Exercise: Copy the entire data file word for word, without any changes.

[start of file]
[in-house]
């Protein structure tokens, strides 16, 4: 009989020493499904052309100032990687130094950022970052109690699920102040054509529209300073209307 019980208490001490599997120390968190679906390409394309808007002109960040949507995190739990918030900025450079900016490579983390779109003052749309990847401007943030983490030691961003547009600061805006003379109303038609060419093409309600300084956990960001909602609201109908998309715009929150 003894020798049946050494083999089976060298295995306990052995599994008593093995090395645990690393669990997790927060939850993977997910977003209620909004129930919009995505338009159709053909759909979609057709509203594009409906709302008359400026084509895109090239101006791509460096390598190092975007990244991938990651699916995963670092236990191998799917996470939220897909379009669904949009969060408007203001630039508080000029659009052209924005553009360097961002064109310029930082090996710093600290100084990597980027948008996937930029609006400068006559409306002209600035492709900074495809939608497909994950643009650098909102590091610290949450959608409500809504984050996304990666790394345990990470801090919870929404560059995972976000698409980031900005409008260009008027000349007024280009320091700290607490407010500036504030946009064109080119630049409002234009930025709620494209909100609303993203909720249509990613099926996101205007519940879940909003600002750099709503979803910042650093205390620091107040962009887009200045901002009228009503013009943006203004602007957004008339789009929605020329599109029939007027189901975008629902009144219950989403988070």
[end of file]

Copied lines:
[in-house]
């Protein structure tokens, strides 16, 4: 009989020493499904052309100032990687130094950022970052109690699920102040054509529209300073209307 019980208490001490599997120390968190679906390409394309808007002109960040949507995190739990918030900025450079900016490579983390779109003052749309990847401007943030983490030691961003547009600061805006003379109303038609060419093409309600300084956990960001909602609201109908998309715009929150 003894020798049946050494083999089976060298295995306990052995599994008593093995090395645990690393669990997790927060939850993977997910977003209620909004129930919009995505338009159709053909759909979609057709509203594009409906709302008359400026084509895109090239101006791509460096390598190092975007990244991938990651699916995963670092236990191998799917996470939220897909379009669904949009969060408007203001630039508080000029659009052209924005553009360097961002064109310029930082090996710093600290100084990597980027948008996937930029609006400068006559409306002209600035492709900074495809939608497909994950643009650098909102590091610290949450959608409500809504984050996304990666790394345990990470801090919870929404560059995972976000698409980031900005409008260009008027000349007024280009320091700290607490407010500036504030946009064109080119630049409002234009930025709620494209909100609303993203909720249509990613099926996101205007519940879940909003600002750099709503979803910042650093205390620091107040962009887009200045901002009228009503013009943006203004602007957004008339789009929605020329599109029939007027189901975008629902009144219950989403988070």